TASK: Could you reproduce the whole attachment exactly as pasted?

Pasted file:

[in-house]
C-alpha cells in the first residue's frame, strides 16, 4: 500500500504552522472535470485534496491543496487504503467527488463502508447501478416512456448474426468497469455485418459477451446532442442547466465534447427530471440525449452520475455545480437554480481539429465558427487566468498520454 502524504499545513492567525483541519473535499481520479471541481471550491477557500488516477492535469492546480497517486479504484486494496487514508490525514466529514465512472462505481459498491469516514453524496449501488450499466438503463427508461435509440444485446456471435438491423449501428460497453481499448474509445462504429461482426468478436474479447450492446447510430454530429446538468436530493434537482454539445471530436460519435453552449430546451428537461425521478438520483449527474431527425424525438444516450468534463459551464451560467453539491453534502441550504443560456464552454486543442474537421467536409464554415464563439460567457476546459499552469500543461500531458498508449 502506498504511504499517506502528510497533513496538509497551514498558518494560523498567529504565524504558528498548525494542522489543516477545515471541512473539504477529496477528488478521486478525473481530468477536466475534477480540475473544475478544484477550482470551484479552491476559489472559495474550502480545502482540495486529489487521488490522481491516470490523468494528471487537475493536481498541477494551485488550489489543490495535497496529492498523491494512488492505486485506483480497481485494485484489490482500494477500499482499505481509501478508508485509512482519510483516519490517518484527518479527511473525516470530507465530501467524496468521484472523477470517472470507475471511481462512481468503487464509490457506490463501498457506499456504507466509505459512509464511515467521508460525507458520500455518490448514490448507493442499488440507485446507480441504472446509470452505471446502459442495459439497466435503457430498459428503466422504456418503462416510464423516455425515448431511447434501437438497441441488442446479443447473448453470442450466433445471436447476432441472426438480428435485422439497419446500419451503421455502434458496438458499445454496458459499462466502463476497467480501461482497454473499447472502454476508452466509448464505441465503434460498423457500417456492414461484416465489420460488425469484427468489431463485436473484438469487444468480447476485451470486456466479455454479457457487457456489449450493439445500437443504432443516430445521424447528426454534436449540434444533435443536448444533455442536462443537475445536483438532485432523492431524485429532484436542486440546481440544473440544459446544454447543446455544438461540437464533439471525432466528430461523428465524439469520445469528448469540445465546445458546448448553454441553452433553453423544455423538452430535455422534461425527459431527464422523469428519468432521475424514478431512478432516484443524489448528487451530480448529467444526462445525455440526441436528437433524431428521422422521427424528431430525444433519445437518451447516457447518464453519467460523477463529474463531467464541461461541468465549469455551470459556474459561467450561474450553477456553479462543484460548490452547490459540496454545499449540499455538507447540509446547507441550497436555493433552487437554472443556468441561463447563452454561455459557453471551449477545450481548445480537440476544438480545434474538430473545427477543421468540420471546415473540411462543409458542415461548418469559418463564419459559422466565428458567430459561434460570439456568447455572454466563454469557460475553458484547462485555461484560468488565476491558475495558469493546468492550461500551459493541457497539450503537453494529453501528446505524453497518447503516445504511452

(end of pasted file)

[in-house]
C-alpha cells in the first residue's frame, strides 16, 4: 500500500504552522472535470485534496491543496487504503467527488463502508447501478416512456448474426468497469455485418459477451446532442442547466465534447427530471440525449452520475455545480437554480481539429465558427487566468498520454 502524504499545513492567525483541519473535499481520479471541481471550491477557500488516477492535469492546480497517486479504484486494496487514508490525514466529514465512472462505481459498491469516514453524496449501488450499466438503463427508461435509440444485446456471435438491423449501428460497453481499448474509445462504429461482426468478436474479447450492446447510430454530429446538468436530493434537482454539445471530436460519435453552449430546451428537461425521478438520483449527474431527425424525438444516450468534463459551464451560467453539491453534502441550504443560456464552454486543442474537421467536409464554415464563439460567457476546459499552469500543461500531458498508449 502506498504511504499517506502528510497533513496538509497551514498558518494560523498567529504565524504558528498548525494542522489543516477545515471541512473539504477529496477528488478521486478525473481530468477536466475534477480540475473544475478544484477550482470551484479552491476559489472559495474550502480545502482540495486529489487521488490522481491516470490523468494528471487537475493536481498541477494551485488550489489543490495535497496529492498523491494512488492505486485506483480497481485494485484489490482500494477500499482499505481509501478508508485509512482519510483516519490517518484527518479527511473525516470530507465530501467524496468521484472523477470517472470507475471511481462512481468503487464509490457506490463501498457506499456504507466509505459512509464511515467521508460525507458520500455518490448514490448507493442499488440507485446507480441504472446509470452505471446502459442495459439497466435503457430498459428503466422504456418503462416510464423516455425515448431511447434501437438497441441488442446479443447473448453470442450466433445471436447476432441472426438480428435485422439497419446500419451503421455502434458496438458499445454496458459499462466502463476497467480501461482497454473499447472502454476508452466509448464505441465503434460498423457500417456492414461484416465489420460488425469484427468489431463485436473484438469487444468480447476485451470486456466479455454479457457487457456489449450493439445500437443504432443516430445521424447528426454534436449540434444533435443536448444533455442536462443537475445536483438532485432523492431524485429532484436542486440546481440544473440544459446544454447543446455544438461540437464533439471525432466528430461523428465524439469520445469528448469540445465546445458546448448553454441553452433553453423544455423538452430535455422534461425527459431527464422523469428519468432521475424514478431512478432516484443524489448528487451530480448529467444526462445525455440526441436528437433524431428521422422521427424528431430525444433519445437518451447516457447518464453519467460523477463529474463531467464541461461541468465549469455551470459556474459561467450561474450553477456553479462543484460548490452547490459540496454545499449540499455538507447540509446547507441550497436555493433552487437554472443556468441561463447563452454561455459557453471551449477545450481548445480537440476544438480545434474538430473545427477543421468540420471546415473540411462543409458542415461548418469559418463564419459559422466565428458567430459561434460570439456568447455572454466563454469557460475553458484547462485555461484560468488565476491558475495558469493546468492550461500551459493541457497539450503537453494529453501528446505524453497518447503516445504511452